TEHRAN (Reuters) -Iran said on Monday a U.S. threat to form an independent coalition to impose sanctions if the U.N. Security Council failed to act over Tehran’s nuclear program was an insult to the council’s work.
The Los Angeles Times reported on Saturday that the U.S. ambassador to the United Nations, John Bolton, had indicated Washington was prepared to act independently with allies to freeze Iranian assets and restrict trade if the council did not.
The United States has previously called for a swift response if Iran does not heed the Security Council’s Thursday deadline to halt uranium enrichment, a process that can make fuel for reactors or material for warheads.
“These remarks (by Bolton) are an obvious insult to the Security Council,” Iranian government Gholamhossein Elham told a weekly news conference.
“These remarks are just bullying and baseless remarks and show that they (the U.S.) are not competent to be a member of the Security Council.”
The LA Times said Washington planned to introduce a resolution imposing penalties soon after the August 31 deadline if Iran’s position did not change.
Analysts say opposition from veto-wielding powers Russia and China could delay any move.
Iran has so far shown no sign it will halt enrichment, which the West says Iran is using to build atomic bombs, a charge Tehran denies.
“The Islamic Republic has repeatedly announced that using nuclear weapons is not in our defense policies,” Elham said.
SHRUGGING OFF THREATS
Bolton said Washington was working on a parallel diplomatic track outside the United Nations if Russia and China did not accept the resolution, the LA Times reported.
“You don’t need Security Council authority to impose sanctions, just as we have,” Bolton was quoted as saying.
The United States has had broad restrictions on almost all trade with Iran since 1987.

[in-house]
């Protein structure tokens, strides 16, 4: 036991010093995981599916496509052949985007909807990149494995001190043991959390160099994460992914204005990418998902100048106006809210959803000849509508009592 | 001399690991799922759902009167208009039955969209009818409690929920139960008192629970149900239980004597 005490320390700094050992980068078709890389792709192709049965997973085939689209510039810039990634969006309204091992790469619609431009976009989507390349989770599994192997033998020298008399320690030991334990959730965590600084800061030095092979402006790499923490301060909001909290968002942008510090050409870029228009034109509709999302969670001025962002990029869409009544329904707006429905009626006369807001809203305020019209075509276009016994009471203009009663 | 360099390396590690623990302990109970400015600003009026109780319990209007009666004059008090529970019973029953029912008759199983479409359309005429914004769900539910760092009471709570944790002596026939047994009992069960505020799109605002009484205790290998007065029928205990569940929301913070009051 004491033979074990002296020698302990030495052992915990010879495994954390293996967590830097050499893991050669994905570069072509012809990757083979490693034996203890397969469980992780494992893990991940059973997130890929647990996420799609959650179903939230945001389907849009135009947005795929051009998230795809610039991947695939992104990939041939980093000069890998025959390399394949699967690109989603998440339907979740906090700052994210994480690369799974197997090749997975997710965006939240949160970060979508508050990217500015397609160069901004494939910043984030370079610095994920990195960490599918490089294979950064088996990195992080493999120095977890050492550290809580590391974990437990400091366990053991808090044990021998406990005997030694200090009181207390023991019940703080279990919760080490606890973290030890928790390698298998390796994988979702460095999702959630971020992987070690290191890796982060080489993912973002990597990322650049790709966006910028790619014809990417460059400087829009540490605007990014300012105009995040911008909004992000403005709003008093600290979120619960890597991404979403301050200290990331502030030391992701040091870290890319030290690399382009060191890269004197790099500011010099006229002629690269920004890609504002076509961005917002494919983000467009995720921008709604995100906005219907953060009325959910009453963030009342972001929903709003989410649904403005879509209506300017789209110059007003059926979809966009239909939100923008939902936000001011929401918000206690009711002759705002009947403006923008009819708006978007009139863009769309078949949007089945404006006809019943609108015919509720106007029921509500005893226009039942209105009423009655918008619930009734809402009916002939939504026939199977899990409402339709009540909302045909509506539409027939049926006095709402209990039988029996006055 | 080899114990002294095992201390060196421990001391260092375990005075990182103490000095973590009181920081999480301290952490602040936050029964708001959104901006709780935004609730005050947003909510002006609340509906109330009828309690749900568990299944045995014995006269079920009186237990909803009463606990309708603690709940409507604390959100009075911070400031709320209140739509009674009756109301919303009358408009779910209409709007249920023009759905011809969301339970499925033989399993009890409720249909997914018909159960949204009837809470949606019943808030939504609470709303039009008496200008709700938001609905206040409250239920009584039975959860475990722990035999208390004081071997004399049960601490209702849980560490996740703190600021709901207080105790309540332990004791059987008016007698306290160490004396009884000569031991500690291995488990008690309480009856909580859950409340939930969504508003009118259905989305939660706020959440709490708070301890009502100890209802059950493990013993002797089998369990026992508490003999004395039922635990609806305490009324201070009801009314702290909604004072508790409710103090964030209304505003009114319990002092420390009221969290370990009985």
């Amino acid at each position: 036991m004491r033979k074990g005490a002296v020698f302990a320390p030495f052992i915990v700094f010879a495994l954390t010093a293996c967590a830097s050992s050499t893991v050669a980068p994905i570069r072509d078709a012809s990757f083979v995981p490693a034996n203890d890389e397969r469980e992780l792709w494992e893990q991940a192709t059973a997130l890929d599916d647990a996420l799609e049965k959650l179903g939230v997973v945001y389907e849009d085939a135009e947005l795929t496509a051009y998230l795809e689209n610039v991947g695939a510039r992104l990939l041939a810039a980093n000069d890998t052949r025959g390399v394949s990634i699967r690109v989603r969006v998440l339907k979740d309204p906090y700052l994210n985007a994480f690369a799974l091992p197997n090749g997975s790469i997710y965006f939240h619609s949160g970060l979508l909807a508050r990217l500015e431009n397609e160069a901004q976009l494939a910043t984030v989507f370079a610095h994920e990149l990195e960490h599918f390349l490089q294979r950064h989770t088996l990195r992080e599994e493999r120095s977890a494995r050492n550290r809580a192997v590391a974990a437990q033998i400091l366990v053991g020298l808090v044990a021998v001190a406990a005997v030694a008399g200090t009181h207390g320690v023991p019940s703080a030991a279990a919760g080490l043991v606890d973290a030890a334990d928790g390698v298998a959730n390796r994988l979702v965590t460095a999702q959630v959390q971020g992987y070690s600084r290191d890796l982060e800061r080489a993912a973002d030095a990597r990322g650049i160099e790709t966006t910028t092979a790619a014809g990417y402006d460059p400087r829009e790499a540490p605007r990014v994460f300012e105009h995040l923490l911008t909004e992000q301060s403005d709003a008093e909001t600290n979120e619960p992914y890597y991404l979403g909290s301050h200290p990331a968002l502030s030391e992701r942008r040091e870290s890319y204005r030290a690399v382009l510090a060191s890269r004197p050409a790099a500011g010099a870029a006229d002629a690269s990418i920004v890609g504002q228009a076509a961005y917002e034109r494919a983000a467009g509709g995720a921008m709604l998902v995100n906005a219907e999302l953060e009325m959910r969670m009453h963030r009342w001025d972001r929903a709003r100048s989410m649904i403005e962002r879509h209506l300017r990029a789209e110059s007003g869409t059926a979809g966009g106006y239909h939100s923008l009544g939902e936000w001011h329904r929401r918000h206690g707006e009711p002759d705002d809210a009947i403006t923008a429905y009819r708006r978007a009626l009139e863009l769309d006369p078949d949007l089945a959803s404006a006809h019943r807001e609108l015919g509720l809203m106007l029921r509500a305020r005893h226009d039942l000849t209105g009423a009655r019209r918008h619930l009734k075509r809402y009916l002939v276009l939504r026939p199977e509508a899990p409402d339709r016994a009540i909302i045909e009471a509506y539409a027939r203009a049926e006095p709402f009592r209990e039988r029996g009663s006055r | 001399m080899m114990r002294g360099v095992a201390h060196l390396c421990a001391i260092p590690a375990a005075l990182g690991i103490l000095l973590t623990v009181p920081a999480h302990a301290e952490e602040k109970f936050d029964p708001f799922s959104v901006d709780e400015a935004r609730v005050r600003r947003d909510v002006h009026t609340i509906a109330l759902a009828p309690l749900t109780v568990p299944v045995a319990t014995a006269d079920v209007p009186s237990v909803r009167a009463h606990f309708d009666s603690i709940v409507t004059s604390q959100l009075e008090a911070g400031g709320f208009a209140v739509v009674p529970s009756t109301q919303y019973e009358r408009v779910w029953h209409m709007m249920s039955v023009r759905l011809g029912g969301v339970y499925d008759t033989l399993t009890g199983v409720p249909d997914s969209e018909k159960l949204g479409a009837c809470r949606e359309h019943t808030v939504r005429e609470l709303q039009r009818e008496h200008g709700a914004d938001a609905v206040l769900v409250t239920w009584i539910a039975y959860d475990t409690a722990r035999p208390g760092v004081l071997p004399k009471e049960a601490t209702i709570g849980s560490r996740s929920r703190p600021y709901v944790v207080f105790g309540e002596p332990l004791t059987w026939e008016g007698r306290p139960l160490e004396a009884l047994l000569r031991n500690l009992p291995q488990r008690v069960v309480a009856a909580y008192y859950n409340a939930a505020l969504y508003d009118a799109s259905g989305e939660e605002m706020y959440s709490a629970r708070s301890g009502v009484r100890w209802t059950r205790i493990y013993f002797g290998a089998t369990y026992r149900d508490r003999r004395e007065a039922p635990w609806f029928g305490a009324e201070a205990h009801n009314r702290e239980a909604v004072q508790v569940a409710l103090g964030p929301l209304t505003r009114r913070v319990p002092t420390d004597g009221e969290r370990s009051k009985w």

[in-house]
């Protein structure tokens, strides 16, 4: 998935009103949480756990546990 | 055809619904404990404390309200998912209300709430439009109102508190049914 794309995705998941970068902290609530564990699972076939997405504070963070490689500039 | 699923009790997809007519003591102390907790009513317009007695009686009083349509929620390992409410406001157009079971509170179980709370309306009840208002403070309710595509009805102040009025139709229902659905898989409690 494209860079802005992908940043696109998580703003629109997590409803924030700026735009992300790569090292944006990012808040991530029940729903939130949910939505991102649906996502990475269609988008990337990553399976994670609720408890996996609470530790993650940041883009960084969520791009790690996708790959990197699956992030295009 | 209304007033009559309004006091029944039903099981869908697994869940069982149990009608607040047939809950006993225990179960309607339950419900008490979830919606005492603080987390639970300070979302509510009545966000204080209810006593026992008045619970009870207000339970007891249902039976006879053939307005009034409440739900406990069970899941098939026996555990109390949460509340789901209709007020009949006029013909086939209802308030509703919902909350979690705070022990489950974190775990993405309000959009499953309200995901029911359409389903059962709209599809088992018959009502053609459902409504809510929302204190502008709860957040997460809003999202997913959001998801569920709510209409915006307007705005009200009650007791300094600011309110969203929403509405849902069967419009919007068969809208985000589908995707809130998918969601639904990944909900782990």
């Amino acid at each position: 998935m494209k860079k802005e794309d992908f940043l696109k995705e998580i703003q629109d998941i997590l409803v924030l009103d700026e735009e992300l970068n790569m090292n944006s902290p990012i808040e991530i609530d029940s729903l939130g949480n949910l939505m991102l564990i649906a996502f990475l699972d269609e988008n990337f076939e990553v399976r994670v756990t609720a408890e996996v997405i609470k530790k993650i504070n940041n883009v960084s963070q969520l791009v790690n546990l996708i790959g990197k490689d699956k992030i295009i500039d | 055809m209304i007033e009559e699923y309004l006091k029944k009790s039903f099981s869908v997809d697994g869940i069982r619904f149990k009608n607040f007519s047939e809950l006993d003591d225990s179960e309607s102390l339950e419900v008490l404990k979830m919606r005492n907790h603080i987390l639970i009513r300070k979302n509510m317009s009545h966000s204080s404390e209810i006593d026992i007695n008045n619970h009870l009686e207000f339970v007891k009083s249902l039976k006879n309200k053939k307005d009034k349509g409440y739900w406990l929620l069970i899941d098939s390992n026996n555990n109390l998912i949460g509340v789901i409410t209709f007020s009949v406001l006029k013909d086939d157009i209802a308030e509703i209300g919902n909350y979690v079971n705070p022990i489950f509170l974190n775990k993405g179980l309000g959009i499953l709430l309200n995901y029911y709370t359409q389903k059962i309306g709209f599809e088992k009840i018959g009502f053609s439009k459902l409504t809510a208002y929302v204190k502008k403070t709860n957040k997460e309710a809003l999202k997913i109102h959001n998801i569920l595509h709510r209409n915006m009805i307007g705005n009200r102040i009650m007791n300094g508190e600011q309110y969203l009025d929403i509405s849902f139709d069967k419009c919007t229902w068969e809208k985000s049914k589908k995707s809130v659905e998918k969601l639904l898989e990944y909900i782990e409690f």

French President Jacques Chirac urged Iran to reassure the world about its intentions.
“Once again, I urge Tehran to send the necessary signals to create the conditions for trust. There is always room for dialogue,” Chirac said in a speech on Monday.
Iran has said it is ready for immediate talks but has refused to suspend enrichment before negotiations start, which was proposed in an incentives offer made by the United States, China, Russia, France, Britain and Germany.
Iran has shrugged off the threat of sanctions, saying such a move would push already high oil prices higher still, hurting economies in industrialized countries more than Iran.
Iran says it will press ahead with its atomic plans which it says are to produce electricity. It inaugurated a heavy-water production unit southwest of the capital on Sunday, which Western diplomats said was not a proliferation threat itself but was part of project that could eventually have military uses.
Crude oil prices remain near record highs partly because of market fears that supply from Iran, the world’s fourth largest oil exporter, could be disrupted if the nuclear dispute worsens.
Iran said it fired a missile on Sunday from a submarine in the Gulf as part of wargames which analysts view as a signal that Iran could disrupt oil shipping in the area.